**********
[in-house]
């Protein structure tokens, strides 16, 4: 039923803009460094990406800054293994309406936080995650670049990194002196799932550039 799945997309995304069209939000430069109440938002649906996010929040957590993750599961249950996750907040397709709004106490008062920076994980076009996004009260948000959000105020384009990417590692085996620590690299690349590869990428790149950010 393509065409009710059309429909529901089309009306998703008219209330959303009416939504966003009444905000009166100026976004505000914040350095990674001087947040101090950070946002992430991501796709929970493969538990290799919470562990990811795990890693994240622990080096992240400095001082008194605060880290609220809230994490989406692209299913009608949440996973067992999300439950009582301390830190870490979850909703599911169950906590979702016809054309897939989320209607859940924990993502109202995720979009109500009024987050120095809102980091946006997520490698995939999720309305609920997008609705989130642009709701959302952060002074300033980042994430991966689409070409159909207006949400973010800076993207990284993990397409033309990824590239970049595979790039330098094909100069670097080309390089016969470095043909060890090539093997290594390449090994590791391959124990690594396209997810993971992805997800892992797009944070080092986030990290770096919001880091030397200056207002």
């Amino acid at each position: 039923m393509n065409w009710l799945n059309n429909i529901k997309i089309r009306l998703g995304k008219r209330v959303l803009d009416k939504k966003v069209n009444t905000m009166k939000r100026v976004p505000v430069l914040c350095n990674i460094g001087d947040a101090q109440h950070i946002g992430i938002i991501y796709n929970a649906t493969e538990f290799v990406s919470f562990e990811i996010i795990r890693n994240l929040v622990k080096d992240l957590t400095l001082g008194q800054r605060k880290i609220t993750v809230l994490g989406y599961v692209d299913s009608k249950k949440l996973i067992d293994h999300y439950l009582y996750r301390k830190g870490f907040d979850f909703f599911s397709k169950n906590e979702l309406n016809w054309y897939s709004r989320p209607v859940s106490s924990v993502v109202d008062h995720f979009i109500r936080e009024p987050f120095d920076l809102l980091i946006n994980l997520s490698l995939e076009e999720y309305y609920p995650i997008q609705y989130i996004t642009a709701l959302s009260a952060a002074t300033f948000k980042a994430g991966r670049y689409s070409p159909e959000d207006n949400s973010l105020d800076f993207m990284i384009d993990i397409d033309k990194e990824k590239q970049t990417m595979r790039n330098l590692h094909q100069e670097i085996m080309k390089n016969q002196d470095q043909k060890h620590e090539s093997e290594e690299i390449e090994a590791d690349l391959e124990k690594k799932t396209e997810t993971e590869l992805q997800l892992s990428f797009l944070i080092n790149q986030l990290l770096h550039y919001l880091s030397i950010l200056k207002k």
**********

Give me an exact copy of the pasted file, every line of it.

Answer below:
[in-house]
């Protein structure tokens, strides 16, 4: 039923803009460094990406800054293994309406936080995650670049990194002196799932550039 799945997309995304069209939000430069109440938002649906996010929040957590993750599961249950996750907040397709709004106490008062920076994980076009996004009260948000959000105020384009990417590692085996620590690299690349590869990428790149950010 393509065409009710059309429909529901089309009306998703008219209330959303009416939504966003009444905000009166100026976004505000914040350095990674001087947040101090950070946002992430991501796709929970493969538990290799919470562990990811795990890693994240622990080096992240400095001082008194605060880290609220809230994490989406692209299913009608949440996973067992999300439950009582301390830190870490979850909703599911169950906590979702016809054309897939989320209607859940924990993502109202995720979009109500009024987050120095809102980091946006997520490698995939999720309305609920997008609705989130642009709701959302952060002074300033980042994430991966689409070409159909207006949400973010800076993207990284993990397409033309990824590239970049595979790039330098094909100069670097080309390089016969470095043909060890090539093997290594390449090994590791391959124990690594396209997810993971992805997800892992797009944070080092986030990290770096919001880091030397200056207002």
């Amino acid at each position: 039923m393509n065409w009710l799945n059309n429909i529901k997309i089309r009306l998703g995304k008219r209330v959303l803009d009416k939504k966003v069209n009444t905000m009166k939000r100026v976004p505000v430069l914040c350095n990674i460094g001087d947040a101090q109440h950070i946002g992430i938002i991501y796709n929970a649906t493969e538990f290799v990406s919470f562990e990811i996010i795990r890693n994240l929040v622990k080096d992240l957590t400095l001082g008194q800054r605060k880290i609220t993750v809230l994490g989406y599961v692209d299913s009608k249950k949440l996973i067992d293994h999300y439950l009582y996750r301390k830190g870490f907040d979850f909703f599911s397709k169950n906590e979702l309406n016809w054309y897939s709004r989320p209607v859940s106490s924990v993502v109202d008062h995720f979009i109500r936080e009024p987050f120095d920076l809102l980091i946006n994980l997520s490698l995939e076009e999720y309305y609920p995650i997008q609705y989130i996004t642009a709701l959302s009260a952060a002074t300033f948000k980042a994430g991966r670049y689409s070409p159909e959000d207006n949400s973010l105020d800076f993207m990284i384009d993990i397409d033309k990194e990824k590239q970049t990417m595979r790039n330098l590692h094909q100069e670097i085996m080309k390089n016969q002196d470095q043909k060890h620590e090539s093997e290594e690299i390449e090994a590791d690349l391959e124990k690594k799932t396209e997810t993971e590869l992805q997800l892992s990428f797009l944070i080092n790149q986030l990290l770096h550039y919001l880091s030397i950010l200056k207002k």